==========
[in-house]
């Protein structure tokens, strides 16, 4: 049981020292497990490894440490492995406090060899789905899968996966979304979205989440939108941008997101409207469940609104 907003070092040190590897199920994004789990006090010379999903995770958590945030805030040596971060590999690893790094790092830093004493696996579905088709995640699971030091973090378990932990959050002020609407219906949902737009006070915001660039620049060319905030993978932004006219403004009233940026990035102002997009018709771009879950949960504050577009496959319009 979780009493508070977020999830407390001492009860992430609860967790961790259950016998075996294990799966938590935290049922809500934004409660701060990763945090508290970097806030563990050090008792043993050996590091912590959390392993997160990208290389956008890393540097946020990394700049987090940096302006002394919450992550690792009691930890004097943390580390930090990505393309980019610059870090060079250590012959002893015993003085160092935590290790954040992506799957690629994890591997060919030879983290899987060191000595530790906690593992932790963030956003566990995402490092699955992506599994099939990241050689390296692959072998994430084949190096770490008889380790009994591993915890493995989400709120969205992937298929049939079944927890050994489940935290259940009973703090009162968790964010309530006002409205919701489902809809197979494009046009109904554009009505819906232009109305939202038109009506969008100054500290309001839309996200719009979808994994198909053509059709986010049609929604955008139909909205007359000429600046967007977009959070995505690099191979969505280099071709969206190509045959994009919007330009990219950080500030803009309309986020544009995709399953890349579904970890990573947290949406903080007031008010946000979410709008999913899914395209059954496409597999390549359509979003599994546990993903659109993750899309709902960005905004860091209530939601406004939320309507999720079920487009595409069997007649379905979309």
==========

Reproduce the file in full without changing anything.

[in-house]
């Protein structure tokens, strides 16, 4: 049981020292497990490894440490492995406090060899789905899968996966979304979205989440939108941008997101409207469940609104 907003070092040190590897199920994004789990006090010379999903995770958590945030805030040596971060590999690893790094790092830093004493696996579905088709995640699971030091973090378990932990959050002020609407219906949902737009006070915001660039620049060319905030993978932004006219403004009233940026990035102002997009018709771009879950949960504050577009496959319009 979780009493508070977020999830407390001492009860992430609860967790961790259950016998075996294990799966938590935290049922809500934004409660701060990763945090508290970097806030563990050090008792043993050996590091912590959390392993997160990208290389956008890393540097946020990394700049987090940096302006002394919450992550690792009691930890004097943390580390930090990505393309980019610059870090060079250590012959002893015993003085160092935590290790954040992506799957690629994890591997060919030879983290899987060191000595530790906690593992932790963030956003566990995402490092699955992506599994099939990241050689390296692959072998994430084949190096770490008889380790009994591993915890493995989400709120969205992937298929049939079944927890050994489940935290259940009973703090009162968790964010309530006002409205919701489902809809197979494009046009109904554009009505819906232009109305939202038109009506969008100054500290309001839309996200719009979808994994198909053509059709986010049609929604955008139909909205007359000429600046967007977009959070995505690099191979969505280099071709969206190509045959994009919007330009990219950080500030803009309309986020544009995709399953890349579904970890990573947290949406903080007031008010946000979410709008999913899914395209059954496409597999390549359509979003599994546990993903659109993750899309709902960005905004860091209530939601406004939320309507999720079920487009595409069997007649379905979309």